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Presents the argument that our current crisis in government is nothing less than the fourth radical transition in the history of the nation-state. The race to get government right is not just a race of efficiency. It is a race to see which political values will triumph in the twenty-first century--the liberal values of democracy and liberty or the authoritarian values of command and control.
The best-selling authors of The Right Nation argue that a current crisis in government represents a fourth radical transition in the history of the nation-state, predicting a shift from large to strategic government while citing the roles of debt, industrialization and rapid world growth.
From the bestselling authors of The Right Nation, a visionary argument that our current crisis in government is nothing less than the fourth radical transition in the history of the nation-state Dysfunctional government: It’s become a cliché, and most of us are resigned to the fact that nothing is ever going to change. As John Micklethwait and Adrian Wooldridge show us, that is a seriously limited view of things. In fact, there have been three great revolutions in government in the history of the modern world. The West has led these revolutions, but now we are in the midst of a fourth revolution, and it is Western government that is in danger of being left behind. Now, things really are different. The West’s debt load is unsustainable. The developing world has harvested the low-hanging fruits. Industrialization has transformed all the peasant economies it had left to transform, and the toxic side effects of rapid developing world growth are adding to the bill. From Washington to Detroit, from Brasilia to New Delhi, there is a dual crisis of political legitimacy and political effectiveness. The Fourth Revolution crystallizes the scope of the crisis and points forward to our future. The authors enjoy extraordinary access to influential figures and forces the world over, and the book is a global tour of the innovators in how power is to be wielded. The age of big government is over; the age of smart government has begun. Many of the ideas the authors discuss seem outlandish now, but the center of gravity is moving quickly. This tour drives home a powerful argument: that countries’ success depends overwhelmingly on their ability to reinvent the state. And that much of the West—and particularly the United States—is failing badly in its task. China is making rapid progress with government reform at the same time as America is falling badly behind. Washington is gridlocked, and America is in danger of squandering its huge advantages from its powerful economy because of failing government. And flailing democracies like India look enviously at China’s state-of-the-art airports and expanding universities. The race to get government right is not just a race of efficiency. It is a race to see which political values will triumph in the twenty-first century—the liberal values of democracy and liberty or the authoritarian values of command and control. The stakes could not be higher.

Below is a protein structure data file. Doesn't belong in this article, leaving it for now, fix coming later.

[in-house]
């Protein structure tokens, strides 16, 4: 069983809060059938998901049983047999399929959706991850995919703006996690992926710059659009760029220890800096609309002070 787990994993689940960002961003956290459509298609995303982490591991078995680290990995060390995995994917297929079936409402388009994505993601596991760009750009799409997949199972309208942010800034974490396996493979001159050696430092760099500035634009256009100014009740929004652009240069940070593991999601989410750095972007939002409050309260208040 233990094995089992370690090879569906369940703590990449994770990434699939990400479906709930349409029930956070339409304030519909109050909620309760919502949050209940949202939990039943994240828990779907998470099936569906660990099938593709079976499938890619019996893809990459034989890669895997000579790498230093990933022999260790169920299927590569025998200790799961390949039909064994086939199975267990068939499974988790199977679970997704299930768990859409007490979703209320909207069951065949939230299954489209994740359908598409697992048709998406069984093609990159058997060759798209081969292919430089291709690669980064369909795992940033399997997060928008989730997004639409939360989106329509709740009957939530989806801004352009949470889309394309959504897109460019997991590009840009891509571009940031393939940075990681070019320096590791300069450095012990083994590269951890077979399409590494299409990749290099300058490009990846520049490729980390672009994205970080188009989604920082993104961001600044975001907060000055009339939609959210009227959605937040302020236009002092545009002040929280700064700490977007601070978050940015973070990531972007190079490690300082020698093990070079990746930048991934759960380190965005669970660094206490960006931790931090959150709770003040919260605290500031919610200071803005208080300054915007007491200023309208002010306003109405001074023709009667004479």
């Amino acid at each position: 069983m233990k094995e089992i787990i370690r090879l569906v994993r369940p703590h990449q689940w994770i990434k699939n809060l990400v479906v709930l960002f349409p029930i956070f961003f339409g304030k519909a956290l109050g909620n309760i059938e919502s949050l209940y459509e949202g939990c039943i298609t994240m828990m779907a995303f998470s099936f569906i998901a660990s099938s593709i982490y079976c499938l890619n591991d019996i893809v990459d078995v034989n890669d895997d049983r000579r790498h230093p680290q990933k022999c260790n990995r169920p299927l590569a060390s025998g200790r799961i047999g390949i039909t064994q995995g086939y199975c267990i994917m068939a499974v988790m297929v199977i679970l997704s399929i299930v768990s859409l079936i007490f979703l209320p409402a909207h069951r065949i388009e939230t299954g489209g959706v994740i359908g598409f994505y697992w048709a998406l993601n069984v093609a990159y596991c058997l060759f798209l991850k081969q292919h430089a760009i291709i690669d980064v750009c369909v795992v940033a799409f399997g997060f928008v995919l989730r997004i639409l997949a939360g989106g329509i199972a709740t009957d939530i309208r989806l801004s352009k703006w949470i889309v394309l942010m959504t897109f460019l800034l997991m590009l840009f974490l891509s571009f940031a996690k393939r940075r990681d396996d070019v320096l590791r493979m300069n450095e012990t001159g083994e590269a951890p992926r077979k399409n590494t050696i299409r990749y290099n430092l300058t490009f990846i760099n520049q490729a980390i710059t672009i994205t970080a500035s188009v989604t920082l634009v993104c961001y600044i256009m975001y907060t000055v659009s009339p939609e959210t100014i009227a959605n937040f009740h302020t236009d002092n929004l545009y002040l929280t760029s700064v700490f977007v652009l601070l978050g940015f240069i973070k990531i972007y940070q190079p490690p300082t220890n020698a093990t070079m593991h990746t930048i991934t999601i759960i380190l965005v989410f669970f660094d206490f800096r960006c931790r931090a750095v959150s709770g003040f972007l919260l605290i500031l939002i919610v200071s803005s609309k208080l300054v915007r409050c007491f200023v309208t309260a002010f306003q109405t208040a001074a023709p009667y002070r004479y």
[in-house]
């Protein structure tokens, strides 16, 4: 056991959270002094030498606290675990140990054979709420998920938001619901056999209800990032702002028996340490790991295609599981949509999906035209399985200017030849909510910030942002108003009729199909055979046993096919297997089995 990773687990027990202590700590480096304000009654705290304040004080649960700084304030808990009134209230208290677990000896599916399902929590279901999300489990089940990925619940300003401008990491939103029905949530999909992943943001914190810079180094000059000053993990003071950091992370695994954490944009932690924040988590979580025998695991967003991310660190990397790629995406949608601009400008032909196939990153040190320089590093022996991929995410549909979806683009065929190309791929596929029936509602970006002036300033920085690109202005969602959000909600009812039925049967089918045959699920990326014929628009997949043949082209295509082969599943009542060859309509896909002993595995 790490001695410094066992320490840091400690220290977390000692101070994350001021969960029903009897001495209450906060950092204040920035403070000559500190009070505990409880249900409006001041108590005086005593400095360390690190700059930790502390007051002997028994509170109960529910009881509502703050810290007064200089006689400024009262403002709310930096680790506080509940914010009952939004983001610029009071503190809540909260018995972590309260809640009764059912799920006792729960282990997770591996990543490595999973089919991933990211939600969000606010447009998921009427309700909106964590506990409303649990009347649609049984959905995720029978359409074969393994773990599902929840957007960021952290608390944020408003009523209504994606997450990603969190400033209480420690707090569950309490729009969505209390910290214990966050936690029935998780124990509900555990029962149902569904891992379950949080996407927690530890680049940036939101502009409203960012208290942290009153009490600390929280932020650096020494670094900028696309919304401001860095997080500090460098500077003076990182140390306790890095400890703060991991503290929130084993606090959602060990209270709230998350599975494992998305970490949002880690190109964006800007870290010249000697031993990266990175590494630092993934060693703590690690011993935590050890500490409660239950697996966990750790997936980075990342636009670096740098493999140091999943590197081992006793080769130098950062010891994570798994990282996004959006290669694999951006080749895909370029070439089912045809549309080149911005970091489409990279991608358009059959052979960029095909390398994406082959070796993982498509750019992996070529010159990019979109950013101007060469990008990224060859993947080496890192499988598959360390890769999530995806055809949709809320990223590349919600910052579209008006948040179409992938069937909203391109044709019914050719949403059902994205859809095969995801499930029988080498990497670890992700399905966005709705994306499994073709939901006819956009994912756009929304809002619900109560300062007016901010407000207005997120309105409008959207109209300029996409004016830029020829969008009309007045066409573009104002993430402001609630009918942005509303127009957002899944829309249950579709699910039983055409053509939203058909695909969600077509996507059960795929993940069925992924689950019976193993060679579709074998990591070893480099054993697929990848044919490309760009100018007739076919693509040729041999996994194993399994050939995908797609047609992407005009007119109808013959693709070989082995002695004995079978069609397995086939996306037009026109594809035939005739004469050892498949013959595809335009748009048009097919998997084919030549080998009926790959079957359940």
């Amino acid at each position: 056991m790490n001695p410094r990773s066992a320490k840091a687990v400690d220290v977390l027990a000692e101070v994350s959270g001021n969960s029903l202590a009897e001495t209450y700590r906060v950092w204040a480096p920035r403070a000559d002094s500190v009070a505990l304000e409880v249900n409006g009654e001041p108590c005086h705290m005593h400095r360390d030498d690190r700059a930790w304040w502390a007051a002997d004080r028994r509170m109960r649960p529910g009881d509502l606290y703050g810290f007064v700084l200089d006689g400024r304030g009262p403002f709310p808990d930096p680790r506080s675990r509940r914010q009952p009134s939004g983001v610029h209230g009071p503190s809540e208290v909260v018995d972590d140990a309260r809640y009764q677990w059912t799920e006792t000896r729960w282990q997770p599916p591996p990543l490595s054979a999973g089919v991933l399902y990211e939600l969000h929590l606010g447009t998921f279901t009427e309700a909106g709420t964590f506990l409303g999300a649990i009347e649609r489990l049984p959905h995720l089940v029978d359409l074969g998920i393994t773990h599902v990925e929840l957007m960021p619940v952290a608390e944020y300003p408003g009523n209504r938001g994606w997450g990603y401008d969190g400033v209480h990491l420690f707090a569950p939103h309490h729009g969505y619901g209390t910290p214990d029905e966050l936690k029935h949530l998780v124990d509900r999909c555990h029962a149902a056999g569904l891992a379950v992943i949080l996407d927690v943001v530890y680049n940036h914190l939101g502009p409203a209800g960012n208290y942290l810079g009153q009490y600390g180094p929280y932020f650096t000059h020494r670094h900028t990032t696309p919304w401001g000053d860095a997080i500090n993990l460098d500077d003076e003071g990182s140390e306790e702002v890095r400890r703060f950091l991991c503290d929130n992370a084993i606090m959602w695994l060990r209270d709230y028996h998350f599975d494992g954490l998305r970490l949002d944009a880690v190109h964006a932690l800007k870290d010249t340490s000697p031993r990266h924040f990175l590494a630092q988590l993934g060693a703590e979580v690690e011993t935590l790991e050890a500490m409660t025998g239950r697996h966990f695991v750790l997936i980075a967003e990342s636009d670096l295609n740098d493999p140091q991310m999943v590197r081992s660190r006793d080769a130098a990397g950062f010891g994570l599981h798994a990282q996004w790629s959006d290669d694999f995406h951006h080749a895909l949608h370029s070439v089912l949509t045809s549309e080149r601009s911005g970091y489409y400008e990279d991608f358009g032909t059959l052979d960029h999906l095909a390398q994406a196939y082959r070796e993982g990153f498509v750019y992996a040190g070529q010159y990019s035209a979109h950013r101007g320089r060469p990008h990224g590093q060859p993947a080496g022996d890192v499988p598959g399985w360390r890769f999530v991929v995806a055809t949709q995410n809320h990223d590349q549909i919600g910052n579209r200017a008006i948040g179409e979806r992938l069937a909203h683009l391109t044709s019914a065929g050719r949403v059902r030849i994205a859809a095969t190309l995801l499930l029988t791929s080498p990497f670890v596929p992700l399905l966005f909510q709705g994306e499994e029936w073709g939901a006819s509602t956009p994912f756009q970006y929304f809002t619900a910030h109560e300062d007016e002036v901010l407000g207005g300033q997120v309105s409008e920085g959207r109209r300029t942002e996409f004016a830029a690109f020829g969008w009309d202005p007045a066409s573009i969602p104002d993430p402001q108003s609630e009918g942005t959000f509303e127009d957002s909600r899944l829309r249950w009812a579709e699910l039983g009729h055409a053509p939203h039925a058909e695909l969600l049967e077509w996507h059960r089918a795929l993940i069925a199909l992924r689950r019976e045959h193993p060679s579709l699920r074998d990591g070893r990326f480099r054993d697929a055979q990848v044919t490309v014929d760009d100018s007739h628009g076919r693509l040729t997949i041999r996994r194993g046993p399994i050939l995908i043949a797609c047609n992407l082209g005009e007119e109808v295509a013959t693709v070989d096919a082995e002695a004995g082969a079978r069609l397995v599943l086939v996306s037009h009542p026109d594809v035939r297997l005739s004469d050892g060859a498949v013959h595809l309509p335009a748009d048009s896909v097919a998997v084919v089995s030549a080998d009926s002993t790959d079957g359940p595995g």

Evaluates the conservative movement that has swept across America in recent years, contending that conservatives have waged deliberate and effective campaigns against liberal advances, in an analysis that offers insight into right-wing politics and its organizers, representatives, and supporters. 50,000 first printing.
Two Economist writers evaluate the thriving nature of religious faith throughout the world and how it will significantly impact the global economy, politics, and other arenas, in a report that profiles the religious free market in America and argues that religion can coexist with modernity.
Based around a compilation of his popular Schumpeter columns, Adrian Wooldridge takes a look at the forces that are disrupting today's fast-moving business world. The disruption has many causes: the internet's rapid spread; the challenge from emerging markets in innovation and manufacturing; clever management techniques that are forcing companies to rethink strategy; robots advancing from the factory floor into the service sector; and much more. These developments are shaking business and social life to its foundations, producing a new set of winners and losers, and forcing everyone to adapt and change. The Great Disruption explains: - The forces that are disrupting today's business world, and the management gurus that predicted them. - Who are the winners and the losers, and how institutions have tried (and often failed) to change. - How classic management problems, such as talent management, distribution, and outsourcing persist, but with a new twist. - What the future holds for companies, universities, competition and society. It also reminds us why Joseph Schumpeter's ideas about creative destruction are particularly valuable today.
The authors of A Future Perfect provide a close-up look at the history of the joint-stock company and examine its influence on world history, describing the institution's continually evolving forms and how it continues to shape global power. Reprint. 32,500 first printing.

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